When the Google Chrome Security Team isn’t busy giving prompt attention to finding and fixing bugs, we’re always looking for new security features to add and hardening tweaks to apply. There are some changes worth highlighting in our current and near-future Chromium versions:

Chromium 11: strong random numbers for the web
We added a new Javascript API for getting access to a good source of system entropy from a web page. The new API is window.crypto.getRandomValues. Web pages should not currently be using Math.random for anything sensitive. Instead of making a round-trip to the server to generate strong random numbers, web sites can now generate strong random numbers entirely on the client.

Chromium 12: user-specified HSTS preloads and certificate pins
Advanced users can enable stronger security for some web sites by visiting the network internals page: chrome://net-internals/#hsts

You can now force HTTPS for any domain you want, and even “pin” that domain so that only a more trusted subset of CAs are permitted to identify that domain.

It’s an exciting feature but we’d like to warn that it’s easy to break things! We recommend that only experts experiment with net internals settings.

Chromium 13: blocking HTTP auth for subresource loads
There’s an unfortunate conflict between a browser’s HTTP basic auth dialog, the location bar, and the loading of subresources (such as attacker-provided <img> tag references). It’s possible for a basic auth dialog to pop up for a different origin from the origin shown in the URL bar. Although the basic auth dialog identifies its origin, the user might reasonably look to the URL bar for trust guidance.

To resolve this, we’ve blocked HTTP basic auth for subresource loads where the resource origin is different to the top-level URL bar origin. We also added the command line flag switch --allow-cross-origin-auth-prompt in case anyone has legacy applications which require the old behavior.

Chromium 13: Content-Security-Policy support
We added an initial implementation of Content Security Policy, which was first introduced in Firefox 4. You can use the X-WebKit-CSP header to experiment with our implementation. We’re working with Mozilla and others through the W3C to finish the standard. Once that’s done, we’ll remove support for the X-WebKit-CSP header and add support for the final header name. Please feel encouraged to kick the tires and let us know how we can improve this feature!

Chromium 13: built-in certificate pinning and HSTS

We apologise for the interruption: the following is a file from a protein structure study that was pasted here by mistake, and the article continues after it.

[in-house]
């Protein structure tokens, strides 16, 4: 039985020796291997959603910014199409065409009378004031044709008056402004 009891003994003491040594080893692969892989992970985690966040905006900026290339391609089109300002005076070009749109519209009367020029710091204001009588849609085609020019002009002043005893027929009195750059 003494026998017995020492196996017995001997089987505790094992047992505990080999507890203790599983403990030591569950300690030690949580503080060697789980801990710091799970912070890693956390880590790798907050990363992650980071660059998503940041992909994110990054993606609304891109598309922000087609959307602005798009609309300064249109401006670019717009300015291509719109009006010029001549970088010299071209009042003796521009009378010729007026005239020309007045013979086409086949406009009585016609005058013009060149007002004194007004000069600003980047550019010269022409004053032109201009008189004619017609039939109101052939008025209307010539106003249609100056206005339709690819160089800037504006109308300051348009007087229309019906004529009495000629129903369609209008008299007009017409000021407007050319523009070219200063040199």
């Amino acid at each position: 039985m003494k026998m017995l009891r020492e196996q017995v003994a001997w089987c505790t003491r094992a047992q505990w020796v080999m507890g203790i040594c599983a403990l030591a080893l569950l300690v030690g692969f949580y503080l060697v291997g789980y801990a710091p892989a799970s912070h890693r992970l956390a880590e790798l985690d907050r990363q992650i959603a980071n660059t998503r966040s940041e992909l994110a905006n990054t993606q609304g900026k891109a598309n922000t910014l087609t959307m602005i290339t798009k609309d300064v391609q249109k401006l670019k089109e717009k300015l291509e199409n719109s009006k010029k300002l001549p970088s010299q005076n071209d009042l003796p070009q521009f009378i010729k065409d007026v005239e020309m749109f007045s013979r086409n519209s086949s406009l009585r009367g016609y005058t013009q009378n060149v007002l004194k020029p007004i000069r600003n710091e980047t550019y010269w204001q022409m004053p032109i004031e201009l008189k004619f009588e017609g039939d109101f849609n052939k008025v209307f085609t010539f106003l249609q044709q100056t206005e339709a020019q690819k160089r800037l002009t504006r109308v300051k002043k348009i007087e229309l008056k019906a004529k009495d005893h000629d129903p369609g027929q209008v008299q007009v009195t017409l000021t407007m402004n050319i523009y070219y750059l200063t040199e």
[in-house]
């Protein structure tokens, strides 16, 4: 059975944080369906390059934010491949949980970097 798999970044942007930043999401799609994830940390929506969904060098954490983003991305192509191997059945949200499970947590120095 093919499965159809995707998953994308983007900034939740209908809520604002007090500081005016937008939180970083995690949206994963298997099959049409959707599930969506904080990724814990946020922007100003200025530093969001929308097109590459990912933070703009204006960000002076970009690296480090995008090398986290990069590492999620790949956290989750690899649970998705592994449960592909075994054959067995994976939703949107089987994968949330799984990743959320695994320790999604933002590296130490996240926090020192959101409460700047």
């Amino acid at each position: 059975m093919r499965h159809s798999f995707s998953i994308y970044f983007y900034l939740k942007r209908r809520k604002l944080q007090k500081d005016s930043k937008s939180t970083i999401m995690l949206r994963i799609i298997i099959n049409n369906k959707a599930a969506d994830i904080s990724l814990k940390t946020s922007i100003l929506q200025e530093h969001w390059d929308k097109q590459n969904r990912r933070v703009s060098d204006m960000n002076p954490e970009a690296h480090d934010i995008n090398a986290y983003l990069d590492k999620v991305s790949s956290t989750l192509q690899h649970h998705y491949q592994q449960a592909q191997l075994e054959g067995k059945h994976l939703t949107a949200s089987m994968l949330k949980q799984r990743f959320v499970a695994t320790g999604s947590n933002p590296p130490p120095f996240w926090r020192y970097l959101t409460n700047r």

We’re experimenting with ways to improve the security of HTTPS. One of the sites we’re collaborating with to try new security measures is Gmail.

As of Chromium 13, all connections to Gmail will be over HTTPS. This includes the initial navigation even if the user types “gmail.com” or “mail.google.com” into the URL bar without an https:// prefix, which defends against sslstrip-type attacks.

The same HSTS technology also prevents users from clicking through SSL warnings for things such as a self-signed certificate. These attacks have been seen in the wild, and users have been known to fall for such attacks. Now there’s a mechanism to prevent them from doing so on sensitive domains.

In addition in Chromium 13, only a very small subset of CAs have the authority to vouch for Gmail (and the Google Accounts login page). This can protect against recent incidents where a CA has its authority abused, and generally protects against the proliferation of signing authority.

Chromium 13: defenses for self-XSS via javascript URLs
Working together with Facebook and other browser vendors, we’re trialing a self-XSS defense that makes it harder for users to shoot themselves in the foot when they are tricked into pasting javascript: URLs into the omnibox.

This is an interesting area because it’s hard to know what detail of instruction it is possible to trick a user into following. It is also hard to measure success until a large percentage of installed browsers have the defense (thus forcing the attackers to adapt their approach).

Still hiring!
We are always looking to expand the Google Chrome Security Team, and we’re looking for a wide range of talents for both Chrome and ChromeOS. We can promise exciting and varied work, working to protect hundreds of millions of users and working alongside the best in the industry. Why not have a look at our job posting?